The White House Fellows program is a federal fellowship program established via Executive Order by President of the United States Lyndon B. Johnson in October 1964, based upon a suggestion from John W. Gardner, who would eventually become the 6th Secretary of Health, Education, and Welfare. The mission of the program is "to give the Fellows first hand, high-level experience with the workings of the federal government and to increase their sense of participation in national affairs." President Johnson expected the Fellows to 'repay that privilege' when they left by 'continuing to work as private citizens on their public agendas.' He hoped that the Fellows would contribute to the nation as future leaders.

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  • The White House Fellows program is a federal fellowship program established via Executive Order by President of the United States Lyndon B. Johnson in October 1964, based upon a suggestion from John W. Gardner, who would eventually become the 6th Secretary of Health, Education, and Welfare. The mission of the program is "to give the Fellows first hand, high-level experience with the workings of the federal government and to increase their sense of participation in national affairs." President Johnson expected the Fellows to 'repay that privilege' when they left by 'continuing to work as private citizens on their public agendas.' He hoped that the Fellows would contribute to the nation as future leaders. White House Fellows typically spend a year working as full-time, paid special assistants to senior White House Staff, the Vice President, Cabinet Secretaries and other top-ranking government officials. Fellows also participate in an education program consisting of roundtable discussions with renowned leaders from the private and public sectors, and trips to study U.S. policy in action both domestically and internationally. Fellowships are awarded on a strictly non-partisan basis. The selection process is very competitive and there can be as many as 1,000 applicants for the eleven to nineteen fellowships. The White House Fellows Program office processes the applications and former Fellows screen the applications to identify the most promising candidates. Approximately 100 of the most qualified applicants are selected to be interviewed by eight to ten regional panels, which are composed of prominent local citizens. Based on the results of the interviews, the regional panels and the Director select approximately thirty candidates to proceed as National finalists. The President's Commission on White House Fellowships then interviews the thirty candidates and recommends 11–19 outstanding candidates to the President for a one-year appointment as Fellows. The prestige of the Fellowship is such that it has been valued more highly than distinguished scholarships such as the Rhodes Scholarship and Fulbright Scholarship. In fact, nearly a third of White House Fellows were already recipients of competitive scholarships. (en)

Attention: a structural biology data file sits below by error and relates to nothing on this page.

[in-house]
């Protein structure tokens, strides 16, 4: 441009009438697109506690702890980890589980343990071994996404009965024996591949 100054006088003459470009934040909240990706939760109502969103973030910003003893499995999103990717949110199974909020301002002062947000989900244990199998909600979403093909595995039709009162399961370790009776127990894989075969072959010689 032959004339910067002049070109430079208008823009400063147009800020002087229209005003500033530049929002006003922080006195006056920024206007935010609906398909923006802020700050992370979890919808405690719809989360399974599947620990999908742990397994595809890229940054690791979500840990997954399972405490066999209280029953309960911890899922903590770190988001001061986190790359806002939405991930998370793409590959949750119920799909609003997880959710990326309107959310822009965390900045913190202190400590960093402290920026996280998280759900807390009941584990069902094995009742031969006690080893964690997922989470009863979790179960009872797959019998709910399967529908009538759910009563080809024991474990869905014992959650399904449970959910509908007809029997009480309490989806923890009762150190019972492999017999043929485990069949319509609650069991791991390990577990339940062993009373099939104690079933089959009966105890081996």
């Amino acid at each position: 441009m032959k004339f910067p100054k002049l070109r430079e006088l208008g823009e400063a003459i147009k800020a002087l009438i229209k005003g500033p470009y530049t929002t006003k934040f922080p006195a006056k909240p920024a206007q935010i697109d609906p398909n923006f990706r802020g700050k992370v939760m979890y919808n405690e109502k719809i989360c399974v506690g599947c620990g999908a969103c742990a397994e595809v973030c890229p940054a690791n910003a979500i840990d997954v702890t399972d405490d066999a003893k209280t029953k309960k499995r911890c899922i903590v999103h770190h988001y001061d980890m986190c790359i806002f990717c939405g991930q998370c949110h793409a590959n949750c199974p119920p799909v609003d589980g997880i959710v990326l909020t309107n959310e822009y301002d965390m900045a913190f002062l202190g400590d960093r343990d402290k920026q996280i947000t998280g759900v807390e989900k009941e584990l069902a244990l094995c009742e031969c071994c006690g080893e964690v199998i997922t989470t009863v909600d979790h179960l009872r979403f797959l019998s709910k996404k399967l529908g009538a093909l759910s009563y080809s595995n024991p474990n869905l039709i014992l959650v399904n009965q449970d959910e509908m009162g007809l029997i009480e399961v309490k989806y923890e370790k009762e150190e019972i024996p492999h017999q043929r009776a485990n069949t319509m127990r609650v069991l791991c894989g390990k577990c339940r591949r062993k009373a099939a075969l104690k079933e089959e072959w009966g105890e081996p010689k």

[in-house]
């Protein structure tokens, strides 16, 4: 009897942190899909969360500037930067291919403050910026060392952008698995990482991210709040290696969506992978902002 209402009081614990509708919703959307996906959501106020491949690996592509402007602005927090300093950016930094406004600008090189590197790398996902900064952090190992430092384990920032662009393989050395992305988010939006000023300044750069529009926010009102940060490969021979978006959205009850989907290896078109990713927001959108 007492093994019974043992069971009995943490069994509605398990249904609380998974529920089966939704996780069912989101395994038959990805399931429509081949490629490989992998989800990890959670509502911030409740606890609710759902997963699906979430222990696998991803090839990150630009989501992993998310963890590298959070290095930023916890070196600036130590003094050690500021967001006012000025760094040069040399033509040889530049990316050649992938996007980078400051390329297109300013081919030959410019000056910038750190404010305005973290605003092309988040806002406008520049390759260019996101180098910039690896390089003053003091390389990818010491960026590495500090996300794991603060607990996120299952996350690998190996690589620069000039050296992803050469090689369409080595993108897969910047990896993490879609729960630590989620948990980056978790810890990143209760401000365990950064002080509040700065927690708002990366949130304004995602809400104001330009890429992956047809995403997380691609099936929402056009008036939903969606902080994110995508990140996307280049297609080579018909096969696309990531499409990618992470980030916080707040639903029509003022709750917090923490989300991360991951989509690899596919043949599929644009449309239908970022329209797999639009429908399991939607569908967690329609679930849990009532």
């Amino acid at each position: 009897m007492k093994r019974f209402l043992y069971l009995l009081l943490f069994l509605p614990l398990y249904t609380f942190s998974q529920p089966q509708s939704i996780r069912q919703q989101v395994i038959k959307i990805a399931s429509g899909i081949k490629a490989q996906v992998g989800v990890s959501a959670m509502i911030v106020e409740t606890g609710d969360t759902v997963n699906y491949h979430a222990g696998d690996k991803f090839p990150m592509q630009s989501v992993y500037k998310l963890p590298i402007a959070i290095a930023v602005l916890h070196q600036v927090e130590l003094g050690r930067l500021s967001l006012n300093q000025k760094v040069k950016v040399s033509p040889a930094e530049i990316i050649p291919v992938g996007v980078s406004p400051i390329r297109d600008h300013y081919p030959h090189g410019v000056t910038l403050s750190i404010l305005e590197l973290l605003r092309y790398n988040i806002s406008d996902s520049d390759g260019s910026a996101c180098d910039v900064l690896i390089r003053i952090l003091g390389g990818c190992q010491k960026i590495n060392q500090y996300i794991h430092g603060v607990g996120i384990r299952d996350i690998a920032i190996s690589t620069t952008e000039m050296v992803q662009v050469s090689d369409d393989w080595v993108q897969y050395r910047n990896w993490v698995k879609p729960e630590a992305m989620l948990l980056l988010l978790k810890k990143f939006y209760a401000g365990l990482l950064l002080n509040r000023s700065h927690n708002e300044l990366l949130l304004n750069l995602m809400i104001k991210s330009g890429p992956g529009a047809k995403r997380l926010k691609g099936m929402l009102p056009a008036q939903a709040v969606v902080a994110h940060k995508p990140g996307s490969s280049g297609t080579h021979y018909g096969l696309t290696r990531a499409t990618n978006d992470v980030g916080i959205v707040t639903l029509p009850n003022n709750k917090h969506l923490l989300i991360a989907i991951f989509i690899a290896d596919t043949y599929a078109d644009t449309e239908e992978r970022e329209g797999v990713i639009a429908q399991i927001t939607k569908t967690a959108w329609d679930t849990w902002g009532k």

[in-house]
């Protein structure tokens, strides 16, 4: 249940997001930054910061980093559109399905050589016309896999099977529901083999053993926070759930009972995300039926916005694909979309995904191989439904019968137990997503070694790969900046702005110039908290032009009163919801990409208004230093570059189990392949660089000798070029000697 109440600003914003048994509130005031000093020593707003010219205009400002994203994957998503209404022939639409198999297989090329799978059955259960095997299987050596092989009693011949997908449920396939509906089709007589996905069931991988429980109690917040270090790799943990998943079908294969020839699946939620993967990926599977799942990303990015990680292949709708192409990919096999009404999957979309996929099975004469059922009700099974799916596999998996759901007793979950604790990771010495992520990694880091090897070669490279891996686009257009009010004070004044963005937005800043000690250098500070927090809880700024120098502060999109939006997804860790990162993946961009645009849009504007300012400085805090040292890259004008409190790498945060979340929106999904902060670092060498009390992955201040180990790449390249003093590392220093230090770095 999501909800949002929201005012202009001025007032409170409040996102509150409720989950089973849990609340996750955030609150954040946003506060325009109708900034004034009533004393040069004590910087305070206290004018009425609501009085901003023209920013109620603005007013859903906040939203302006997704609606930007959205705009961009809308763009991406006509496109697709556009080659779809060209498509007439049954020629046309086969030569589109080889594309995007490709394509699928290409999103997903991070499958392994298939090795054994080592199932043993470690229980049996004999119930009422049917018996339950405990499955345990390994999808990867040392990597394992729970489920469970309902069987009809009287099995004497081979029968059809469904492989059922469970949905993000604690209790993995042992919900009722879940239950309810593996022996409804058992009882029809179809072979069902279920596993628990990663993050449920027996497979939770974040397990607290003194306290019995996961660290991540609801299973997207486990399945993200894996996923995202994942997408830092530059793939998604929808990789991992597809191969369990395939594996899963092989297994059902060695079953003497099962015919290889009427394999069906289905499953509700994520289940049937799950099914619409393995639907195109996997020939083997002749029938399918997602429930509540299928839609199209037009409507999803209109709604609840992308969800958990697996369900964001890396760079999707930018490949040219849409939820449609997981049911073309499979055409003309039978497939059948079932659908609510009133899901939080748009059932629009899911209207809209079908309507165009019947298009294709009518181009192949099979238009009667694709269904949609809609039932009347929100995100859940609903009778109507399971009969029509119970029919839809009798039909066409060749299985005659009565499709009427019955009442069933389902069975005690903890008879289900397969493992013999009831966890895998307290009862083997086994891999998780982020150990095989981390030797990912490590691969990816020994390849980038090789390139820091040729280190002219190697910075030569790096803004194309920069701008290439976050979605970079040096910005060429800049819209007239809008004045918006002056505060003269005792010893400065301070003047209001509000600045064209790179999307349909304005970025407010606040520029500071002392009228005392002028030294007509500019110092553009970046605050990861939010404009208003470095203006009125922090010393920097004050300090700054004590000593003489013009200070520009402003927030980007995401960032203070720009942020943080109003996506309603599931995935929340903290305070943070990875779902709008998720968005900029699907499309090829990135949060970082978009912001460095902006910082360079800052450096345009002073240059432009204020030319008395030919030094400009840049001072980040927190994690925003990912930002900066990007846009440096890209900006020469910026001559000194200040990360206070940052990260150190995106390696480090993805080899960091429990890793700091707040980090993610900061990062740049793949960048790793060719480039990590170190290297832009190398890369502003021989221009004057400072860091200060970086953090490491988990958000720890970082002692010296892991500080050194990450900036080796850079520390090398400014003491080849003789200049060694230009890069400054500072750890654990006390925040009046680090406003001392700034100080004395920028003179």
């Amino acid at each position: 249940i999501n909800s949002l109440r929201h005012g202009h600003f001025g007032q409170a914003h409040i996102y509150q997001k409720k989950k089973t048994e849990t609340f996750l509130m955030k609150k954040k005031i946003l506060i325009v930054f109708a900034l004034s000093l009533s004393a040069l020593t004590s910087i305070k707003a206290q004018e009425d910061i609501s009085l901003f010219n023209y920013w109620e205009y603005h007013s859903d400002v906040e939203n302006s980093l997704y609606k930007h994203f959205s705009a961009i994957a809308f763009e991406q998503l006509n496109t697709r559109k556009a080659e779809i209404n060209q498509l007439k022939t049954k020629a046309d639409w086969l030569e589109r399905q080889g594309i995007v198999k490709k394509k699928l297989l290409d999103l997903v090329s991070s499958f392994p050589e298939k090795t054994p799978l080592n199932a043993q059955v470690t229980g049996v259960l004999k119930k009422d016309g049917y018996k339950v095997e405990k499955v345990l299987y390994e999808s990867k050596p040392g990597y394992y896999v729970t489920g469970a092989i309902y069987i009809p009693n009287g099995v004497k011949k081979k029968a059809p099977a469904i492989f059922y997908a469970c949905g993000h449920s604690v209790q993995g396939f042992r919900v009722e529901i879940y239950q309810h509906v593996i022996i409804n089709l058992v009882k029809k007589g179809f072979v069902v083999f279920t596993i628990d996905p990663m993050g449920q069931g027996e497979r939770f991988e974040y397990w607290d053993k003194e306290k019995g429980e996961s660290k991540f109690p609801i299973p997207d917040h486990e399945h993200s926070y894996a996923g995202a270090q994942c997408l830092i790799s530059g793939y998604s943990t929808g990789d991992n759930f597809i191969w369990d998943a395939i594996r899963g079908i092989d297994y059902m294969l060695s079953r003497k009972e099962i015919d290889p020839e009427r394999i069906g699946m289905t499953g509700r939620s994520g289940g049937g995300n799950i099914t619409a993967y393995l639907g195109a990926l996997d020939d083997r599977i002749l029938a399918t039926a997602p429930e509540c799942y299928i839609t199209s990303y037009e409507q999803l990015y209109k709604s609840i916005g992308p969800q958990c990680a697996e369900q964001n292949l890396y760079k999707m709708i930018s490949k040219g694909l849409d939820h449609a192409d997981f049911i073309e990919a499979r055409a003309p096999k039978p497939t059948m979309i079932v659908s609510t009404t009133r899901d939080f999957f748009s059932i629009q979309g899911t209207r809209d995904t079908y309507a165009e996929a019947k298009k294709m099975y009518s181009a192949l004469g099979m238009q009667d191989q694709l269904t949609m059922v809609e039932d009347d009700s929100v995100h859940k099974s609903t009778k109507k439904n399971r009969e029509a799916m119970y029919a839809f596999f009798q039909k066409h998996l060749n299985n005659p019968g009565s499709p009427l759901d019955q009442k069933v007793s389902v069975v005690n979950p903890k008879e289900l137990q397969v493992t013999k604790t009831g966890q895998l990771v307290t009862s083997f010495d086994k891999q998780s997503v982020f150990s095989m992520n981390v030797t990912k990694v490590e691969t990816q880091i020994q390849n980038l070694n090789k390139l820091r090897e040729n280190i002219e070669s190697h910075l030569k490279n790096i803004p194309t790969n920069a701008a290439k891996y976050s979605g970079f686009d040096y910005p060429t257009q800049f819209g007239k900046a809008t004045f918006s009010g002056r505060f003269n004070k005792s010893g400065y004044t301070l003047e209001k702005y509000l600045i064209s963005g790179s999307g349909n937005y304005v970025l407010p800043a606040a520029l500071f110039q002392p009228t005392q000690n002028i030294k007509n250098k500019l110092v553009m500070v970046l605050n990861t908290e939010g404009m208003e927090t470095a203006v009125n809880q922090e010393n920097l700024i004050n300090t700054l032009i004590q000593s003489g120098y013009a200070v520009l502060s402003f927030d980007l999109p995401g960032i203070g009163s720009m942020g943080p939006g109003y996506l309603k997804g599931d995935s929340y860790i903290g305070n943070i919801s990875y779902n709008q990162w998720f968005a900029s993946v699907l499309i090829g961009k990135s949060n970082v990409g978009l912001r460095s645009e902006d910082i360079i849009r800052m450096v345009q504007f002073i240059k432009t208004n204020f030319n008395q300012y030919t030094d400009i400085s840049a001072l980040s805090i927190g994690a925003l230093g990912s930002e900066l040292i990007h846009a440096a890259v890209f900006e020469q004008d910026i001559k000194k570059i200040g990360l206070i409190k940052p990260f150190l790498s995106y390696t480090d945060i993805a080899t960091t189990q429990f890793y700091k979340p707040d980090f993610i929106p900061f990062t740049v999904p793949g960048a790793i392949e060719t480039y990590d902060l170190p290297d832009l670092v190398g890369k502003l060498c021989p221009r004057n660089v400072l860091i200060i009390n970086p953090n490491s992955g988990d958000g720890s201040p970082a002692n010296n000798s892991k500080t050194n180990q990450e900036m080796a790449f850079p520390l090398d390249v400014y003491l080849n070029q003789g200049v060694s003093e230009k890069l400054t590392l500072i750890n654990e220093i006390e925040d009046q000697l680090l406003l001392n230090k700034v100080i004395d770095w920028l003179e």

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  • The White House Fellows program is a federal fellowship program established via Executive Order by President of the United States Lyndon B. Johnson in October 1964, based upon a suggestion from John W. Gardner, who would eventually become the 6th Secretary of Health, Education, and Welfare. The mission of the program is "to give the Fellows first hand, high-level experience with the workings of the federal government and to increase their sense of participation in national affairs." President Johnson expected the Fellows to 'repay that privilege' when they left by 'continuing to work as private citizens on their public agendas.' He hoped that the Fellows would contribute to the nation as future leaders. (en)
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  • White House Fellows (en)
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